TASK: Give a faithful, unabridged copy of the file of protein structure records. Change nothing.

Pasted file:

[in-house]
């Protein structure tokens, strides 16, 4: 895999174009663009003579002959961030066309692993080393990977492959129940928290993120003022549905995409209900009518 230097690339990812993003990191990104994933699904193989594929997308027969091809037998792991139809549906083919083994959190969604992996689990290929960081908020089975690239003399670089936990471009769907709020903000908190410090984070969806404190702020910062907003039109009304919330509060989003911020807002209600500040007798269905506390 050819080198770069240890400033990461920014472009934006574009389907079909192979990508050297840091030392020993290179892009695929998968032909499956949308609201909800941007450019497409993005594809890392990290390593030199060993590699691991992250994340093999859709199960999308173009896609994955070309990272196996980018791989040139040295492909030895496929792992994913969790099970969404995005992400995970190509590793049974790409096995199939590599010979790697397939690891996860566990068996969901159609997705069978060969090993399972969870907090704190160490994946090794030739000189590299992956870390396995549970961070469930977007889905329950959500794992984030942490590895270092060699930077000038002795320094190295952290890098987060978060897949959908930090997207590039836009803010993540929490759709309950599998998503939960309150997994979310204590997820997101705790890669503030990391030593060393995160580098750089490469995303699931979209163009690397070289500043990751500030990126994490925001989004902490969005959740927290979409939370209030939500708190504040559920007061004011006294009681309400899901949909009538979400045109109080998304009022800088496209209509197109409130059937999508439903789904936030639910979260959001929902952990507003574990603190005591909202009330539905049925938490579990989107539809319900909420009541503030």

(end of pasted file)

[in-house]
């Protein structure tokens, strides 16, 4: 895999174009663009003579002959961030066309692993080393990977492959129940928290993120003022549905995409209900009518 230097690339990812993003990191990104994933699904193989594929997308027969091809037998792991139809549906083919083994959190969604992996689990290929960081908020089975690239003399670089936990471009769907709020903000908190410090984070969806404190702020910062907003039109009304919330509060989003911020807002209600500040007798269905506390 050819080198770069240890400033990461920014472009934006574009389907079909192979990508050297840091030392020993290179892009695929998968032909499956949308609201909800941007450019497409993005594809890392990290390593030199060993590699691991992250994340093999859709199960999308173009896609994955070309990272196996980018791989040139040295492909030895496929792992994913969790099970969404995005992400995970190509590793049974790409096995199939590599010979790697397939690891996860566990068996969901159609997705069978060969090993399972969870907090704190160490994946090794030739000189590299992956870390396995549970961070469930977007889905329950959500794992984030942490590895270092060699930077000038002795320094190295952290890098987060978060897949959908930090997207590039836009803010993540929490759709309950599998998503939960309150997994979310204590997820997101705790890669503030990391030593060393995160580098750089490469995303699931979209163009690397070289500043990751500030990126994490925001989004902490969005959740927290979409939370209030939500708190504040559920007061004011006294009681309400899901949909009538979400045109109080998304009022800088496209209509197109409130059937999508439903789904936030639910979260959001929902952990507003574990603190005591909202009330539905049925938490579990989107539809319900909420009541503030």